Warfighting Assessment Talk at ‘Warriors Corner’
A discussion about why the Army Warfighting Assessment is such a critical part of Force 2025 planning is one of about 20 events set for Warriors Corner, the Army booth on the exhibit floor at the Association of the U.S. Army’s 2016 Annual Meeting and Exposition that will highlight key Army themes.
The Warfighting Assessment briefing will be given by Maj. Gen. Terrence J. McKenrick, Brigade Modernization Command commanding general at the Training and Doctrine Command’s Army Capabilities Integration Center, and soon to become deputy commanding general of U.S. Army Central and the Third U.S. Army in Kuwait. McKenrick is one of the many top Army officials participating in the annual meeting, which begins Oct. 3 at the Walter E. Washington Convention Center in Washington, D.C.
The schedule for Warriors Corner presentations is here: http://ausameetings.org/2016annualmeeting/wp-content/uploads/sites/29/2016/09/WARRIORS-CORNER-SCHEDULE-web.pdf
McKenrick says the Army “no longer holds a technological advantage over our potential enemies like we enjoyed during Operation Enduring Freedom and Operation Iraqi Freedom,” partly because potential adversaries have access to advanced technology and partly because terrorist attacks and the increase of asymmetrical warfare are making the operational environment more complex.
There have been significant advances in lethality and survivability for soldiers, he said, such as improved optics, night vision, body armor and first-aid kits. “But as near-peer adversaries strive for regional dominance and increase the likelihood of armed conflict, the U.S. Army must complement these advances to the soldier with similar advances in unit performance and in our ability to leverage our joint and multinational partners,” McKenrick said.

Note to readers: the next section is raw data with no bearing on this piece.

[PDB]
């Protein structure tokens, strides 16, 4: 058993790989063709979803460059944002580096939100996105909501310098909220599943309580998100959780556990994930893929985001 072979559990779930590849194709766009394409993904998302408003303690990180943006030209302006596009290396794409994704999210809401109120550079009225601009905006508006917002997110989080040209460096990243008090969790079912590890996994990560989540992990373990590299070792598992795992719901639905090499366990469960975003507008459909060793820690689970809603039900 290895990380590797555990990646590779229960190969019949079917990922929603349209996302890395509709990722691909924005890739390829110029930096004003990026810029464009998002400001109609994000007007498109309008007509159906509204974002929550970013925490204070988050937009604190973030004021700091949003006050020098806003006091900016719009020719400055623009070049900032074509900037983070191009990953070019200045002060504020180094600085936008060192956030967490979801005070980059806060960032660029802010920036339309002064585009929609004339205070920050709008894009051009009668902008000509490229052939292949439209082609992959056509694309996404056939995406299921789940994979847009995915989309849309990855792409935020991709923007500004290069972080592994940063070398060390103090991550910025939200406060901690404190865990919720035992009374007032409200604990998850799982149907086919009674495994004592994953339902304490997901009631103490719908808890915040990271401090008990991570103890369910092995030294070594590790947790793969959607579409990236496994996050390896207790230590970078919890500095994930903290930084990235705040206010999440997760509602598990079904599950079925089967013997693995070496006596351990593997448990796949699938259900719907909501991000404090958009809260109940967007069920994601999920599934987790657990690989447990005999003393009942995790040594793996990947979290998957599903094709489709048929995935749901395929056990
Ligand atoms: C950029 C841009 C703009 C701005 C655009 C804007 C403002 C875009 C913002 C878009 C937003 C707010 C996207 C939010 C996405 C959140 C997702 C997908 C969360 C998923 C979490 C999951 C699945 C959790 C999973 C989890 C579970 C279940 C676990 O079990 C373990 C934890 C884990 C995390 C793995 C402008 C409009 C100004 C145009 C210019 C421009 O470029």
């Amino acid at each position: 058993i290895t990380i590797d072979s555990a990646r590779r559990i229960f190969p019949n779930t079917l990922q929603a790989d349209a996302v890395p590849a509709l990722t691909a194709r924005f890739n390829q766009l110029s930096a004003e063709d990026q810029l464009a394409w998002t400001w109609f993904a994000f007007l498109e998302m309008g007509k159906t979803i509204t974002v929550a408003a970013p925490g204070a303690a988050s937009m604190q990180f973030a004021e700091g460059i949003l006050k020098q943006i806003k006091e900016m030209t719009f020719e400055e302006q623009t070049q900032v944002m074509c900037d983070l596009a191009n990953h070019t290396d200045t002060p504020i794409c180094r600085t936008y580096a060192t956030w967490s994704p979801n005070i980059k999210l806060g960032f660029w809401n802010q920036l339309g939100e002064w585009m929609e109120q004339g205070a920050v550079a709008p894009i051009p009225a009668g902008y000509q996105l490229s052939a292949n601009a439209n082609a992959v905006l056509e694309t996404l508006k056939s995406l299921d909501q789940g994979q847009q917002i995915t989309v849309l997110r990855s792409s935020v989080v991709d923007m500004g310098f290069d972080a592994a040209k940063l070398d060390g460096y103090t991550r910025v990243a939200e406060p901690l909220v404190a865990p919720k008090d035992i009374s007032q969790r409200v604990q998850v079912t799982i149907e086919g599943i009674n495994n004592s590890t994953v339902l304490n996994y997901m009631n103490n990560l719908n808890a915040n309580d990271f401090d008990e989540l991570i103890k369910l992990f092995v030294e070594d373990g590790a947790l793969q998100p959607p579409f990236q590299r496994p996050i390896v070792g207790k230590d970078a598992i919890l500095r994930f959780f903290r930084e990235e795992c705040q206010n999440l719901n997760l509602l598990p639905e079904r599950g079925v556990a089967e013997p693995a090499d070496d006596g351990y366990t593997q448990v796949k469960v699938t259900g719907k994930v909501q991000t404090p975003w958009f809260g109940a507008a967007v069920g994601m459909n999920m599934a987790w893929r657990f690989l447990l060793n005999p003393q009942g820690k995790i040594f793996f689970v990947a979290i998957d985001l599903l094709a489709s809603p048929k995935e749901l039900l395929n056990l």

The Army chief of staff’s annual Army Warfighting Assessment is “a critical component of the Army’s modernization strategy,” McKenrick said. It assesses emerging solutions to challenges facing warfighters, and gives industry partners a chance to “demonstrate their new technology and have the opportunity to receive soldier feedback.”
“Because of the large scale of the exercise, the Army can assess a variety of concepts and capabilities,” McKenrick said, noting assessments can provide information on the division or corps level, or even focus on a specific squad. For example, an October 2015 exercise evaluated 78 concepts and capabilities ranging from a microunmanned aerial system to an expeditionary base camp, a mobile hot spot, a wireless command post, and a microgrid to power a command post. A key part of the assessment is soldier feedback, McKenrick said. “That feedback leads to rapid improvements in technology, and enables senior Army leaders to make informed acquisition decisions,” he said. An example is a decision to move the PD-150, a microunmanned aerial system, for immediate fielding after the performance of the soldier-borne sensor in the Network Integration Evaluation 16.1 in October 2015.